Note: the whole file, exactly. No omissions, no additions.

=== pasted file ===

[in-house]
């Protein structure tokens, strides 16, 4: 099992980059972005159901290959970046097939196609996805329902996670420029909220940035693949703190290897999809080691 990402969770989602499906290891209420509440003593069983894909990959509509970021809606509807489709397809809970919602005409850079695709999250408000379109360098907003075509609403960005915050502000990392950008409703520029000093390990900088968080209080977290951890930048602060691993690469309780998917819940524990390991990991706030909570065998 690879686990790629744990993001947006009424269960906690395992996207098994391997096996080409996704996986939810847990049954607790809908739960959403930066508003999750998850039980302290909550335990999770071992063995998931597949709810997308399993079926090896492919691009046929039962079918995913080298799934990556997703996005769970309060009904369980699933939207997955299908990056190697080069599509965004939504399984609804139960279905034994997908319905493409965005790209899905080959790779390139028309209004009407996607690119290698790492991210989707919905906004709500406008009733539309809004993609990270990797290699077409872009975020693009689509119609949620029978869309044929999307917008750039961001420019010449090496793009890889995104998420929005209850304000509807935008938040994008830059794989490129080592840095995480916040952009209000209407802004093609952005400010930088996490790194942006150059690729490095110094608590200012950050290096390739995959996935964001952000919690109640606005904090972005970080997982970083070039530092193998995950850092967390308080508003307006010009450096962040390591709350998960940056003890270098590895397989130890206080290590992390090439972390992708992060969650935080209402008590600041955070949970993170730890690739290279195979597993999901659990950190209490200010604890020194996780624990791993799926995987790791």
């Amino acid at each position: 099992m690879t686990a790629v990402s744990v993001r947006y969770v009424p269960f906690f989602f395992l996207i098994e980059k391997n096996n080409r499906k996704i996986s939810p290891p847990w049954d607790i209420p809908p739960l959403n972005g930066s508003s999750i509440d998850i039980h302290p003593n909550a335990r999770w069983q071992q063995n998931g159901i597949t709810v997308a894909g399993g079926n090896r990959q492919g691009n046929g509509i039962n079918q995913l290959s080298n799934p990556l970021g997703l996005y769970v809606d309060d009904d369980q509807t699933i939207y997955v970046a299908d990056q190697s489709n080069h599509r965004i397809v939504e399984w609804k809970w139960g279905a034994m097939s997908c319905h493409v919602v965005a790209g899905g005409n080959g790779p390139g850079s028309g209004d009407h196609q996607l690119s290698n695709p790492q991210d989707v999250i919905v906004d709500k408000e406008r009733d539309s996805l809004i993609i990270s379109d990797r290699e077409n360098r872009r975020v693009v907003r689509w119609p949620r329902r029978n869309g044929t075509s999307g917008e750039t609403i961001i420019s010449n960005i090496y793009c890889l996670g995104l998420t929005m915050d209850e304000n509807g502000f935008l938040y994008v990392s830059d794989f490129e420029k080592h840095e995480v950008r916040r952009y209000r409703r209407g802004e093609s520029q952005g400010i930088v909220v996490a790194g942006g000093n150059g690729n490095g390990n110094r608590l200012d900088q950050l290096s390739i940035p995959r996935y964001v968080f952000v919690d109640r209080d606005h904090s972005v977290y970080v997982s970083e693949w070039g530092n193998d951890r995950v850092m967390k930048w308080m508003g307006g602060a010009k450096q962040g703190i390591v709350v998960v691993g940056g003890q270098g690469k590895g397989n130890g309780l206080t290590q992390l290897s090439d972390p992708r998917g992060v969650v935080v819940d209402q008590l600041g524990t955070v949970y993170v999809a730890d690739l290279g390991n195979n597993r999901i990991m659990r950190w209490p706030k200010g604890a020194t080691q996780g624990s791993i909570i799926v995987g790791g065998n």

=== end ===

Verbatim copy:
[in-house]
């Protein structure tokens, strides 16, 4: 099992980059972005159901290959970046097939196609996805329902996670420029909220940035693949703190290897999809080691 990402969770989602499906290891209420509440003593069983894909990959509509970021809606509807489709397809809970919602005409850079695709999250408000379109360098907003075509609403960005915050502000990392950008409703520029000093390990900088968080209080977290951890930048602060691993690469309780998917819940524990390991990991706030909570065998 690879686990790629744990993001947006009424269960906690395992996207098994391997096996080409996704996986939810847990049954607790809908739960959403930066508003999750998850039980302290909550335990999770071992063995998931597949709810997308399993079926090896492919691009046929039962079918995913080298799934990556997703996005769970309060009904369980699933939207997955299908990056190697080069599509965004939504399984609804139960279905034994997908319905493409965005790209899905080959790779390139028309209004009407996607690119290698790492991210989707919905906004709500406008009733539309809004993609990270990797290699077409872009975020693009689509119609949620029978869309044929999307917008750039961001420019010449090496793009890889995104998420929005209850304000509807935008938040994008830059794989490129080592840095995480916040952009209000209407802004093609952005400010930088996490790194942006150059690729490095110094608590200012950050290096390739995959996935964001952000919690109640606005904090972005970080997982970083070039530092193998995950850092967390308080508003307006010009450096962040390591709350998960940056003890270098590895397989130890206080290590992390090439972390992708992060969650935080209402008590600041955070949970993170730890690739290279195979597993999901659990950190209490200010604890020194996780624990791993799926995987790791």
């Amino acid at each position: 099992m690879t686990a790629v990402s744990v993001r947006y969770v009424p269960f906690f989602f395992l996207i098994e980059k391997n096996n080409r499906k996704i996986s939810p290891p847990w049954d607790i209420p809908p739960l959403n972005g930066s508003s999750i509440d998850i039980h302290p003593n909550a335990r999770w069983q071992q063995n998931g159901i597949t709810v997308a894909g399993g079926n090896r990959q492919g691009n046929g509509i039962n079918q995913l290959s080298n799934p990556l970021g997703l996005y769970v809606d309060d009904d369980q509807t699933i939207y997955v970046a299908d990056q190697s489709n080069h599509r965004i397809v939504e399984w609804k809970w139960g279905a034994m097939s997908c319905h493409v919602v965005a790209g899905g005409n080959g790779p390139g850079s028309g209004d009407h196609q996607l690119s290698n695709p790492q991210d989707v999250i919905v906004d709500k408000e406008r009733d539309s996805l809004i993609i990270s379109d990797r290699e077409n360098r872009r975020v693009v907003r689509w119609p949620r329902r029978n869309g044929t075509s999307g917008e750039t609403i961001i420019s010449n960005i090496y793009c890889l996670g995104l998420t929005m915050d209850e304000n509807g502000f935008l938040y994008v990392s830059d794989f490129e420029k080592h840095e995480v950008r916040r952009y209000r409703r209407g802004e093609s520029q952005g400010i930088v909220v996490a790194g942006g000093n150059g690729n490095g390990n110094r608590l200012d900088q950050l290096s390739i940035p995959r996935y964001v968080f952000v919690d109640r209080d606005h904090s972005v977290y970080v997982s970083e693949w070039g530092n193998d951890r995950v850092m967390k930048w308080m508003g307006g602060a010009k450096q962040g703190i390591v709350v998960v691993g940056g003890q270098g690469k590895g397989n130890g309780l206080t290590q992390l290897s090439d972390p992708r998917g992060v969650v935080v819940d209402q008590l600041g524990t955070v949970y993170v999809a730890d690739l290279g390991n195979n597993r999901i990991m659990r950190w209490p706030k200010g604890a020194t080691q996780g624990s791993i909570i799926v995987g790791g065998n």